I know intrinsically what a “good man” should be. Aside from the very obvious, obtaining consent before performing sexual acts… a good man is loyal to his family and partner (if he has them) or, at the very least, to his friends. If he is loyal to his country, that is coined as ‘bravery’, which is narrowly distinguished on the big screen as brandishing a weapon and slaughtering opposing races in the name of glory, guts, and God.
But the flesh and blood ‘good man’ is brave and loyal in many other ways, like: learning something new, humbly facing humiliation, assisting the weak, or acting selflessly for the common good. A good man’s strength is displayed by his quiet ego, he listens before he speaks, and is naturally generous with his time and possessions. I could go on and on because I graciously married a living example (insert emoji with heart eyes here).
It is easy to proclaim a man “good” for having the attributes of a mother; sorting dirty laundry, making meals, changing a diaper or wearing a baby. Can the same be true for a woman who hustles like a stereotypical dad; dependably providing for the family, making individual sacrifices to forge a profitable career, keeping the bad day at the office confined to the office, relinquishing free time to be spent by the desires of the household...? Not likely.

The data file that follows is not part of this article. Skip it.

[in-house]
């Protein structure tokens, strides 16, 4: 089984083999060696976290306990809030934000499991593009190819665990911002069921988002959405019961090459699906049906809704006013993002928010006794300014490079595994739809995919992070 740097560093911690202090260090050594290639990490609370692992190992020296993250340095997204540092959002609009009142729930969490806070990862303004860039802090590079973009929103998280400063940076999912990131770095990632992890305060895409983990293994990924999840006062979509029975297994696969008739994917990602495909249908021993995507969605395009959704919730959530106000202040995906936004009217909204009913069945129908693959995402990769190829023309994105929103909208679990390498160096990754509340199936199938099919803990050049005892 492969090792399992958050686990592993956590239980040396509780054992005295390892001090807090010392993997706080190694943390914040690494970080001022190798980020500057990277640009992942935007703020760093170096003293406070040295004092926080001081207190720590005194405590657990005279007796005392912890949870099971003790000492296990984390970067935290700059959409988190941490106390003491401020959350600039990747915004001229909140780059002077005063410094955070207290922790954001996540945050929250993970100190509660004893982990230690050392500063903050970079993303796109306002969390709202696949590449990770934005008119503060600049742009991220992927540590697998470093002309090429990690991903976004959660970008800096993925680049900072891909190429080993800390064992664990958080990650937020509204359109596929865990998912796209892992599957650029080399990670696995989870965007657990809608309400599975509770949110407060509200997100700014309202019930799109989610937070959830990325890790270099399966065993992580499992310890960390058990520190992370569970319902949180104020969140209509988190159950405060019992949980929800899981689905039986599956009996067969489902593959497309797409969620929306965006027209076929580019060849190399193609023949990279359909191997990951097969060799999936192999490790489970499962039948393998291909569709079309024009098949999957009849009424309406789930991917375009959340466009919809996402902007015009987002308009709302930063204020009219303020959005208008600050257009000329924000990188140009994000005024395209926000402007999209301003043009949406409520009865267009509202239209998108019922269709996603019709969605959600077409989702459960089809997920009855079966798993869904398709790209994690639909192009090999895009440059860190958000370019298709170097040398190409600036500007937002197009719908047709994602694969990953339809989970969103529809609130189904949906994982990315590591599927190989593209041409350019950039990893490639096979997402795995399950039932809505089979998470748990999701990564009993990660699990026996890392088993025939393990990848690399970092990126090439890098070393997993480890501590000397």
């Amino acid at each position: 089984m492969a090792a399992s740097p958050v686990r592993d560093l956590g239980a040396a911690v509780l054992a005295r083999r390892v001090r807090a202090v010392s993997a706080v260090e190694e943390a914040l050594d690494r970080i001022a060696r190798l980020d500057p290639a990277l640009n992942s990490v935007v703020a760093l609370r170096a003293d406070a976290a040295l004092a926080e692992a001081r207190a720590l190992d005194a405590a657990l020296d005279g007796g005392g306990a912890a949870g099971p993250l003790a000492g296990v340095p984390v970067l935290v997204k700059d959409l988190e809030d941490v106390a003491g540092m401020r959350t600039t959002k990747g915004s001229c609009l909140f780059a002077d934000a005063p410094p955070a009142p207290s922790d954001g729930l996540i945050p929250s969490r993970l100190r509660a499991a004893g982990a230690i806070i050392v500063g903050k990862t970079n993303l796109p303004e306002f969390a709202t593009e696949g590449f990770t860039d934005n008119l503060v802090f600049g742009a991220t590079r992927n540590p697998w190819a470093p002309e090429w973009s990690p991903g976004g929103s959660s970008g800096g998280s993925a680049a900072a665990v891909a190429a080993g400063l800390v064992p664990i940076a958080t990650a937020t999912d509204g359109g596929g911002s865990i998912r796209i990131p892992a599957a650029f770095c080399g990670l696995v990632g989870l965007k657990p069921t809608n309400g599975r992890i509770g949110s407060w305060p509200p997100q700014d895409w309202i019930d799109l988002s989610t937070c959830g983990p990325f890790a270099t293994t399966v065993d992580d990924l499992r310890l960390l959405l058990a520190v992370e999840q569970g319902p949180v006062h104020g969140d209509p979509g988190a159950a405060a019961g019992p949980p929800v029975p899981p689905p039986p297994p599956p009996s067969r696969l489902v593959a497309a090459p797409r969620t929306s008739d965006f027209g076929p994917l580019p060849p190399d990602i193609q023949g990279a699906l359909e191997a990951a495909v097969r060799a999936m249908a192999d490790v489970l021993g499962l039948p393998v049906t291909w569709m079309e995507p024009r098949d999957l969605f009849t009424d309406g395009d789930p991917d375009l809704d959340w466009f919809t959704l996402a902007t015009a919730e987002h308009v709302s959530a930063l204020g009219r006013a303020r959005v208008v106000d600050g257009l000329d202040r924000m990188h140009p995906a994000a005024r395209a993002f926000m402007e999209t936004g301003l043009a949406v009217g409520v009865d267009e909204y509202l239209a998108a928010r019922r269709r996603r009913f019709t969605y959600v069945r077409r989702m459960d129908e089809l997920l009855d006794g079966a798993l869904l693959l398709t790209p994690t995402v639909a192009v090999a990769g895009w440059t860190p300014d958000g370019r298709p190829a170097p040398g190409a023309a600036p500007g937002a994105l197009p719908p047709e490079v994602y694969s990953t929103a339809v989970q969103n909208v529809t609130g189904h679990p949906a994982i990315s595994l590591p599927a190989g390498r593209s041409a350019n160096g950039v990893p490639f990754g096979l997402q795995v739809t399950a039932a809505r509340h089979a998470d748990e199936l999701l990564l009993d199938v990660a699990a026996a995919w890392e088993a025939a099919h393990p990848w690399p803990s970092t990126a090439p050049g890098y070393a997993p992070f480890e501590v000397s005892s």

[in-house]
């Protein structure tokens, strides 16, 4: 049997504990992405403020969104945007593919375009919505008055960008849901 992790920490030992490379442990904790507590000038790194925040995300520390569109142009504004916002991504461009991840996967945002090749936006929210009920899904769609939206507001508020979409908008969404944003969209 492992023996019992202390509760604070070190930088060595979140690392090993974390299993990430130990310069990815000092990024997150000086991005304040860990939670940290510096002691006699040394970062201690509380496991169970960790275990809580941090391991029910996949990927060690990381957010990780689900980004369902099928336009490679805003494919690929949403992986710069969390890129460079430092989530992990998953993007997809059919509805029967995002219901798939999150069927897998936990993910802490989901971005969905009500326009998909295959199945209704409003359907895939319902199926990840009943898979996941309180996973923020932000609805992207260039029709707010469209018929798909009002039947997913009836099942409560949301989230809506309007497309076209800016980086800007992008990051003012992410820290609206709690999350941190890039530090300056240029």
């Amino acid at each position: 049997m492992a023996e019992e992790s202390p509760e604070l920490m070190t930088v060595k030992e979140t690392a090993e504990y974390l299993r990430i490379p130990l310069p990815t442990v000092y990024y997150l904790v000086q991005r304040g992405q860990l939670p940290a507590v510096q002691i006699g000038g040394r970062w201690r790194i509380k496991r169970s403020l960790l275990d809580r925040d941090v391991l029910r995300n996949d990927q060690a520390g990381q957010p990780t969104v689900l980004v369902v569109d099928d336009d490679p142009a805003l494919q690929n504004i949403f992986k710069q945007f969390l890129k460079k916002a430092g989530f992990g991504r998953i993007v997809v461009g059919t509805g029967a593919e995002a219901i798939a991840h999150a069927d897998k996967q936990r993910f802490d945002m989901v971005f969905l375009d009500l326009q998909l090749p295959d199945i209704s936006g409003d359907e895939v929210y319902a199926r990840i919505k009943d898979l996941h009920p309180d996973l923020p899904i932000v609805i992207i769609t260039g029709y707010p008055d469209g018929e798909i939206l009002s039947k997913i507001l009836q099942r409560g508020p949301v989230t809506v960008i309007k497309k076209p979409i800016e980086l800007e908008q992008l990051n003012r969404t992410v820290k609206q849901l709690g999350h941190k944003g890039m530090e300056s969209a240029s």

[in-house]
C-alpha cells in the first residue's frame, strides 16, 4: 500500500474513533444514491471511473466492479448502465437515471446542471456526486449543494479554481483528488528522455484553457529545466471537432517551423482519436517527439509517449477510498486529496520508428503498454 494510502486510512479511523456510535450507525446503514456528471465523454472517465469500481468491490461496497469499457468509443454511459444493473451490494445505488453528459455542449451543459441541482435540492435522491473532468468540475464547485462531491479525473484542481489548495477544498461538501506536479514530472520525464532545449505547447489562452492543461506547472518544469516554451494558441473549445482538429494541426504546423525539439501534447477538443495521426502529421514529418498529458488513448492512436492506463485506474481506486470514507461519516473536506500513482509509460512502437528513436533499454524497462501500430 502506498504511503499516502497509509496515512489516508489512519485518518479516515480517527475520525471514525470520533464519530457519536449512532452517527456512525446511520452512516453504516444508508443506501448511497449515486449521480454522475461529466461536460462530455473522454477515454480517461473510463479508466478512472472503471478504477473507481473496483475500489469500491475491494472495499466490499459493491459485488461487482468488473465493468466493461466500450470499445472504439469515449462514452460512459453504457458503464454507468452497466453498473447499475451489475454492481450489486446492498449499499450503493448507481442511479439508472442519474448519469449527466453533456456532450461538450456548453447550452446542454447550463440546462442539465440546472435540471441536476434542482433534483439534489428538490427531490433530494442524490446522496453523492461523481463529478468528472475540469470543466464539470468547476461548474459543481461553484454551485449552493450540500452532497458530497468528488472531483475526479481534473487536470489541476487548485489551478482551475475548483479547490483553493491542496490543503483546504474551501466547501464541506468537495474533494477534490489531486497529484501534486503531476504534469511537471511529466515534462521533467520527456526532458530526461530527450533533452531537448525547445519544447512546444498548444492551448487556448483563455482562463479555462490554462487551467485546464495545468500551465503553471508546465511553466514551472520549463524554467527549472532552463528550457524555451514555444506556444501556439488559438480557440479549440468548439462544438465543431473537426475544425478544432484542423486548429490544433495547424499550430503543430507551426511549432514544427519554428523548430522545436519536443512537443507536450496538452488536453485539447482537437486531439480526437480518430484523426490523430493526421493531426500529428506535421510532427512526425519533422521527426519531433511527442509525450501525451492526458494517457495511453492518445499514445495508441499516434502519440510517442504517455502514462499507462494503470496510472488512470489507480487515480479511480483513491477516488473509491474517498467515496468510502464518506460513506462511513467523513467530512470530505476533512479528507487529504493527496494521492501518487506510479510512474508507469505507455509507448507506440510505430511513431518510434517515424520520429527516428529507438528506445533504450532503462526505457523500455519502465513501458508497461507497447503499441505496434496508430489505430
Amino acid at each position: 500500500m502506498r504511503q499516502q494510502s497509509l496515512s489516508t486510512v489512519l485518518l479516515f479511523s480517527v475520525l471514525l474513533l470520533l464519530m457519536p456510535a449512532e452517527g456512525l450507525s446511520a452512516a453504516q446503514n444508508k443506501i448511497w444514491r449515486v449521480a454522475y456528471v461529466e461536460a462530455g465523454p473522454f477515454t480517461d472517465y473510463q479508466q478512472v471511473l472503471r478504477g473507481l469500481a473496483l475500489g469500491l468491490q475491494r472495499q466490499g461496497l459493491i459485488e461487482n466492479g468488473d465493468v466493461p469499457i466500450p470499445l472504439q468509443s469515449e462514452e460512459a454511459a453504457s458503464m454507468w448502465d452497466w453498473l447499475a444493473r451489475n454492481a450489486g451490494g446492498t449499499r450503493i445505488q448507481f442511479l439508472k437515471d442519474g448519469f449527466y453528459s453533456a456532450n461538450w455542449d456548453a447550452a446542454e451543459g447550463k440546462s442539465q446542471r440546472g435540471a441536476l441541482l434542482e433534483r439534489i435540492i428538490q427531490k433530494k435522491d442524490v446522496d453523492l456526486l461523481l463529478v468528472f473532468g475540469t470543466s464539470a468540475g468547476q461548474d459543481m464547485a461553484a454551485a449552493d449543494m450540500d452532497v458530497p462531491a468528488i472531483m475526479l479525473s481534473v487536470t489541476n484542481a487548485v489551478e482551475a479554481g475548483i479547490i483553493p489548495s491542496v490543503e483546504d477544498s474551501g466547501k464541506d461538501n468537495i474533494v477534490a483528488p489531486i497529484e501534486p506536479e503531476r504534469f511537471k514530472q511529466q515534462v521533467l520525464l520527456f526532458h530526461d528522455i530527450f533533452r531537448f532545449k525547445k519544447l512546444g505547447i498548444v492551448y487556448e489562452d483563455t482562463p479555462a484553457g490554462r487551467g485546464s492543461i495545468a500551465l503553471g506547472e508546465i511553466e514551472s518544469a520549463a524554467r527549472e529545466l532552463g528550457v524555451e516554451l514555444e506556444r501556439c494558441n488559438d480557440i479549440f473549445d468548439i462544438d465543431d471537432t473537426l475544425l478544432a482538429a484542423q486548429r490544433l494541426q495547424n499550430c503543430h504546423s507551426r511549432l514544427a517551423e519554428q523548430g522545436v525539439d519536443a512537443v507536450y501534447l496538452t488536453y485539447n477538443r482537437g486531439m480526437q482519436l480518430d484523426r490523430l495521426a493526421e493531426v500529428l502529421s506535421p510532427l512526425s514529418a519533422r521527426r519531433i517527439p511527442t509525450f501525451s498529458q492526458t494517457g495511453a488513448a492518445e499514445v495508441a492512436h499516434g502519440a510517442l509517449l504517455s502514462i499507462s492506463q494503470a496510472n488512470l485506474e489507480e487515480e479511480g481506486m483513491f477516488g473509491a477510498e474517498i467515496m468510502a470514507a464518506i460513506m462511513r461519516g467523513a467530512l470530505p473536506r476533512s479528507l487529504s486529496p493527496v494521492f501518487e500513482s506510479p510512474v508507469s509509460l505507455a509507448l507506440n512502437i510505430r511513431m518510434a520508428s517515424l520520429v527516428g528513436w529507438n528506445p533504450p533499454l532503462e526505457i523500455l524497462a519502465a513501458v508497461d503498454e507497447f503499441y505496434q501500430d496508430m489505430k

Before you tell me that a good woman “fears God and submits to her husband”, I ask you to read some Naomi Wolf, or Carol Gilligan, then we can talk.
“...reclamation of moral authority could well lead women to make lasting social changes along its lines, and have faith to call those changes God’s will. Compassion might replace hierarchy; a traditionally feminine respect for human life might severely damage an economy based on militarism and a job market based on the use of people as expendable resources. Women might recast human sexuality as proof of the sacredness of the body rather than of its sinfulness, and the old serviceable belief that equates femaleness with pollution might become obsolete.”
We, as women, are depending on one another (finally!), as a collective force, to challenge very old and wrong ways of thinking. The ‘here and now’ momentum that has given way to women speaking out against sexual harassment, male-entitlement, and toxic-masculinity, is setting the stage for a universal definition of a “good woman”. I see her holding up her head high as a living example for girls. She proudly has a body and speaks without shame about the functions of that body. She “can show you how to be strong, in the real way” (“Steven Universe” by Rebecca Sugar) and be a HERO to both girls AND boys. She can influence other women by embracing their unique differences, and still cherish what we share as human beings living in feminine vessels.
This week I hope to stop and appreciate the attributes I see in women that define them as “good”. We are often narrowly described as beautiful by many standards, but let’s “speak beauty when we see it” by broadened standards. Speak strength, even when butted up against failure. Speak support and community over judgment. Speak a love for yourself. You are the living embodiment of what a good woman can be.